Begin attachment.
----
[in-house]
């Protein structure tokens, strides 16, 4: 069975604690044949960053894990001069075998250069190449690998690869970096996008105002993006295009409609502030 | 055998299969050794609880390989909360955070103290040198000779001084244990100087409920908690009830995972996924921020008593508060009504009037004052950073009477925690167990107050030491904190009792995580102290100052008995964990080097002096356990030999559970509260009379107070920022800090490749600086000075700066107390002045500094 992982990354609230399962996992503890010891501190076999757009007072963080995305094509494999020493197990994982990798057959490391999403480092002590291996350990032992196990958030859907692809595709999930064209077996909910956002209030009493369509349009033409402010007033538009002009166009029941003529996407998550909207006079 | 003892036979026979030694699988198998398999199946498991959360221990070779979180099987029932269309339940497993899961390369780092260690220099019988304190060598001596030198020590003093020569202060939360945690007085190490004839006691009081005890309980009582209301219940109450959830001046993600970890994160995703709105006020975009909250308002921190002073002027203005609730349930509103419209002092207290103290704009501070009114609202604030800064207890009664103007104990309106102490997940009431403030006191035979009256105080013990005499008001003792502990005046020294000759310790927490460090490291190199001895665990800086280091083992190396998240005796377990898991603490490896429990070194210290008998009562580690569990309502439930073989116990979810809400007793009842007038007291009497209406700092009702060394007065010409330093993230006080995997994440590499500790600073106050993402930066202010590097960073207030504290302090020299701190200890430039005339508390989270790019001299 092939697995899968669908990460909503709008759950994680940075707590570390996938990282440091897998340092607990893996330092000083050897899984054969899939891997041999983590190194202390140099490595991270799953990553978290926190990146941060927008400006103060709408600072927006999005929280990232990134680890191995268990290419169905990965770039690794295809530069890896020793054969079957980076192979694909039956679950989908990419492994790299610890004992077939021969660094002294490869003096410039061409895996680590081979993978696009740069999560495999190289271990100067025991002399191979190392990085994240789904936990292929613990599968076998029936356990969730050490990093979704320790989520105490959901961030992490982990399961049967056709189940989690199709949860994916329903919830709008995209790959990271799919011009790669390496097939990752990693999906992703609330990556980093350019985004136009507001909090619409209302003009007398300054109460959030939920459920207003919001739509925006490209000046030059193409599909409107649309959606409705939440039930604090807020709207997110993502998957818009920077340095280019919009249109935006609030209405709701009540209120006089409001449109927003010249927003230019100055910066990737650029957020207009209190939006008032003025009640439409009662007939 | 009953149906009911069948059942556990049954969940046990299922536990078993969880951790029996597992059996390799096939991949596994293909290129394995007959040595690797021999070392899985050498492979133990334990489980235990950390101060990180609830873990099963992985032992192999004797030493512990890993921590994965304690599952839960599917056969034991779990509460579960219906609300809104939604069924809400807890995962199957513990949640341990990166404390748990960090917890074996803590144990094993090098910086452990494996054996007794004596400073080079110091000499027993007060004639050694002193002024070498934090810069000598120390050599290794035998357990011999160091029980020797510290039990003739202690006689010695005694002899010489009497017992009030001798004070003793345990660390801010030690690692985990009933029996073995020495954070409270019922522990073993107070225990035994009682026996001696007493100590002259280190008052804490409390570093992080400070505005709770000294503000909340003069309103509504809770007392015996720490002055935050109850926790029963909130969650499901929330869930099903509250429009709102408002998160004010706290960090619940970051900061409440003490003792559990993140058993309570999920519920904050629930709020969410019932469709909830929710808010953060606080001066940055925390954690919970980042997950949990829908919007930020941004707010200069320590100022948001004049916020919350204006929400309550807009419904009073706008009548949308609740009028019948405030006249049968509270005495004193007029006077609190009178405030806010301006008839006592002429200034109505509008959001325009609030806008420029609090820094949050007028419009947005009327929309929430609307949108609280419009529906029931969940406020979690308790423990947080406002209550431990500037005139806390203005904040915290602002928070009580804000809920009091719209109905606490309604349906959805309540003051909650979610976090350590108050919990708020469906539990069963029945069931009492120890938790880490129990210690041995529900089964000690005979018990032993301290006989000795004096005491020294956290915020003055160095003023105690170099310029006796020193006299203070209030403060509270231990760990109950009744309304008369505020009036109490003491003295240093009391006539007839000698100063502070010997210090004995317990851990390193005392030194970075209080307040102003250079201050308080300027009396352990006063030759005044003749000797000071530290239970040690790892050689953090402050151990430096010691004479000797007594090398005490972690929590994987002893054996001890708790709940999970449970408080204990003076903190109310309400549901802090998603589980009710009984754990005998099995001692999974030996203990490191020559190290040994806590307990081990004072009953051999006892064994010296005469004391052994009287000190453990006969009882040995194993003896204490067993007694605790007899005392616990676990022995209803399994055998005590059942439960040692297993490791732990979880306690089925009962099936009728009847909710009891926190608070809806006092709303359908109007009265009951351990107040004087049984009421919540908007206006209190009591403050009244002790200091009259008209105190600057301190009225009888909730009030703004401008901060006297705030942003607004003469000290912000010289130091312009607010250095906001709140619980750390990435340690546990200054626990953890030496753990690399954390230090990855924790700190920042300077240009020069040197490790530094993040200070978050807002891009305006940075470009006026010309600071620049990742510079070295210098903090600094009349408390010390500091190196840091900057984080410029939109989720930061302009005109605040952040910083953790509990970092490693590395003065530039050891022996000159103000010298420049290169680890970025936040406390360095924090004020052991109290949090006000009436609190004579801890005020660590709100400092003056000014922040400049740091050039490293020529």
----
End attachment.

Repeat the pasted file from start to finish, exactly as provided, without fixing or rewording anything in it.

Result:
[in-house]
């Protein structure tokens, strides 16, 4: 069975604690044949960053894990001069075998250069190449690998690869970096996008105002993006295009409609502030 | 055998299969050794609880390989909360955070103290040198000779001084244990100087409920908690009830995972996924921020008593508060009504009037004052950073009477925690167990107050030491904190009792995580102290100052008995964990080097002096356990030999559970509260009379107070920022800090490749600086000075700066107390002045500094 992982990354609230399962996992503890010891501190076999757009007072963080995305094509494999020493197990994982990798057959490391999403480092002590291996350990032992196990958030859907692809595709999930064209077996909910956002209030009493369509349009033409402010007033538009002009166009029941003529996407998550909207006079 | 003892036979026979030694699988198998398999199946498991959360221990070779979180099987029932269309339940497993899961390369780092260690220099019988304190060598001596030198020590003093020569202060939360945690007085190490004839006691009081005890309980009582209301219940109450959830001046993600970890994160995703709105006020975009909250308002921190002073002027203005609730349930509103419209002092207290103290704009501070009114609202604030800064207890009664103007104990309106102490997940009431403030006191035979009256105080013990005499008001003792502990005046020294000759310790927490460090490291190199001895665990800086280091083992190396998240005796377990898991603490490896429990070194210290008998009562580690569990309502439930073989116990979810809400007793009842007038007291009497209406700092009702060394007065010409330093993230006080995997994440590499500790600073106050993402930066202010590097960073207030504290302090020299701190200890430039005339508390989270790019001299 092939697995899968669908990460909503709008759950994680940075707590570390996938990282440091897998340092607990893996330092000083050897899984054969899939891997041999983590190194202390140099490595991270799953990553978290926190990146941060927008400006103060709408600072927006999005929280990232990134680890191995268990290419169905990965770039690794295809530069890896020793054969079957980076192979694909039956679950989908990419492994790299610890004992077939021969660094002294490869003096410039061409895996680590081979993978696009740069999560495999190289271990100067025991002399191979190392990085994240789904936990292929613990599968076998029936356990969730050490990093979704320790989520105490959901961030992490982990399961049967056709189940989690199709949860994916329903919830709008995209790959990271799919011009790669390496097939990752990693999906992703609330990556980093350019985004136009507001909090619409209302003009007398300054109460959030939920459920207003919001739509925006490209000046030059193409599909409107649309959606409705939440039930604090807020709207997110993502998957818009920077340095280019919009249109935006609030209405709701009540209120006089409001449109927003010249927003230019100055910066990737650029957020207009209190939006008032003025009640439409009662007939 | 009953149906009911069948059942556990049954969940046990299922536990078993969880951790029996597992059996390799096939991949596994293909290129394995007959040595690797021999070392899985050498492979133990334990489980235990950390101060990180609830873990099963992985032992192999004797030493512990890993921590994965304690599952839960599917056969034991779990509460579960219906609300809104939604069924809400807890995962199957513990949640341990990166404390748990960090917890074996803590144990094993090098910086452990494996054996007794004596400073080079110091000499027993007060004639050694002193002024070498934090810069000598120390050599290794035998357990011999160091029980020797510290039990003739202690006689010695005694002899010489009497017992009030001798004070003793345990660390801010030690690692985990009933029996073995020495954070409270019922522990073993107070225990035994009682026996001696007493100590002259280190008052804490409390570093992080400070505005709770000294503000909340003069309103509504809770007392015996720490002055935050109850926790029963909130969650499901929330869930099903509250429009709102408002998160004010706290960090619940970051900061409440003490003792559990993140058993309570999920519920904050629930709020969410019932469709909830929710808010953060606080001066940055925390954690919970980042997950949990829908919007930020941004707010200069320590100022948001004049916020919350204006929400309550807009419904009073706008009548949308609740009028019948405030006249049968509270005495004193007029006077609190009178405030806010301006008839006592002429200034109505509008959001325009609030806008420029609090820094949050007028419009947005009327929309929430609307949108609280419009529906029931969940406020979690308790423990947080406002209550431990500037005139806390203005904040915290602002928070009580804000809920009091719209109905606490309604349906959805309540003051909650979610976090350590108050919990708020469906539990069963029945069931009492120890938790880490129990210690041995529900089964000690005979018990032993301290006989000795004096005491020294956290915020003055160095003023105690170099310029006796020193006299203070209030403060509270231990760990109950009744309304008369505020009036109490003491003295240093009391006539007839000698100063502070010997210090004995317990851990390193005392030194970075209080307040102003250079201050308080300027009396352990006063030759005044003749000797000071530290239970040690790892050689953090402050151990430096010691004479000797007594090398005490972690929590994987002893054996001890708790709940999970449970408080204990003076903190109310309400549901802090998603589980009710009984754990005998099995001692999974030996203990490191020559190290040994806590307990081990004072009953051999006892064994010296005469004391052994009287000190453990006969009882040995194993003896204490067993007694605790007899005392616990676990022995209803399994055998005590059942439960040692297993490791732990979880306690089925009962099936009728009847909710009891926190608070809806006092709303359908109007009265009951351990107040004087049984009421919540908007206006209190009591403050009244002790200091009259008209105190600057301190009225009888909730009030703004401008901060006297705030942003607004003469000290912000010289130091312009607010250095906001709140619980750390990435340690546990200054626990953890030496753990690399954390230090990855924790700190920042300077240009020069040197490790530094993040200070978050807002891009305006940075470009006026010309600071620049990742510079070295210098903090600094009349408390010390500091190196840091900057984080410029939109989720930061302009005109605040952040910083953790509990970092490693590395003065530039050891022996000159103000010298420049290169680890970025936040406390360095924090004020052991109290949090006000009436609190004579801890005020660590709100400092003056000014922040400049740091050039490293020529």